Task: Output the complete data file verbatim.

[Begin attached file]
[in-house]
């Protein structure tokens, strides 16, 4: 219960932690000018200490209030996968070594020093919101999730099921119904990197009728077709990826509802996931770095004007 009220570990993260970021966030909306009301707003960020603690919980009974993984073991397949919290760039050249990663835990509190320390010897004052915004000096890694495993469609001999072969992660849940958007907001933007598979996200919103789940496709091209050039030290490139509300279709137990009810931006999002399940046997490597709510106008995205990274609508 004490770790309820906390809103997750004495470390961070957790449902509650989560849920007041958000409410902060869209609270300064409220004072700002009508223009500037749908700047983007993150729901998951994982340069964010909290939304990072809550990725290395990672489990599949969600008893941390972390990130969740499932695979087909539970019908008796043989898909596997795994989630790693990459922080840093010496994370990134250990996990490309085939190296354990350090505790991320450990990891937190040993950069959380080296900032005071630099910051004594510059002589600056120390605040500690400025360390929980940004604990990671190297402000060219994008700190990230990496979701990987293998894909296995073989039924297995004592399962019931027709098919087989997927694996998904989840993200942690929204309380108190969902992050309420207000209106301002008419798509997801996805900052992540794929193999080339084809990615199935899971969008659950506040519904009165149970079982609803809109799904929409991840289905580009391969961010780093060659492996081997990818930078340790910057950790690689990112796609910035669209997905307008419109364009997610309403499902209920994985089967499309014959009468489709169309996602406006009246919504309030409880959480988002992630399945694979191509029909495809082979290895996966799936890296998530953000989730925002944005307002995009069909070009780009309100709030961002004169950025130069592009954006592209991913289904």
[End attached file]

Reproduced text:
[in-house]
């Protein structure tokens, strides 16, 4: 219960932690000018200490209030996968070594020093919101999730099921119904990197009728077709990826509802996931770095004007 009220570990993260970021966030909306009301707003960020603690919980009974993984073991397949919290760039050249990663835990509190320390010897004052915004000096890694495993469609001999072969992660849940958007907001933007598979996200919103789940496709091209050039030290490139509300279709137990009810931006999002399940046997490597709510106008995205990274609508 004490770790309820906390809103997750004495470390961070957790449902509650989560849920007041958000409410902060869209609270300064409220004072700002009508223009500037749908700047983007993150729901998951994982340069964010909290939304990072809550990725290395990672489990599949969600008893941390972390990130969740499932695979087909539970019908008796043989898909596997795994989630790693990459922080840093010496994370990134250990996990490309085939190296354990350090505790991320450990990891937190040993950069959380080296900032005071630099910051004594510059002589600056120390605040500690400025360390929980940004604990990671190297402000060219994008700190990230990496979701990987293998894909296995073989039924297995004592399962019931027709098919087989997927694996998904989840993200942690929204309380108190969902992050309420207000209106301002008419798509997801996805900052992540794929193999080339084809990615199935899971969008659950506040519904009165149970079982609803809109799904929409991840289905580009391969961010780093060659492996081997990818930078340790910057950790690689990112796609910035669209997905307008419109364009997610309403499902209920994985089967499309014959009468489709169309996602406006009246919504309030409880959480988002992630399945694979191509029909495809082979290895996966799936890296998530953000989730925002944005307002995009069909070009780009309100709030961002004169950025130069592009954006592209991913289904």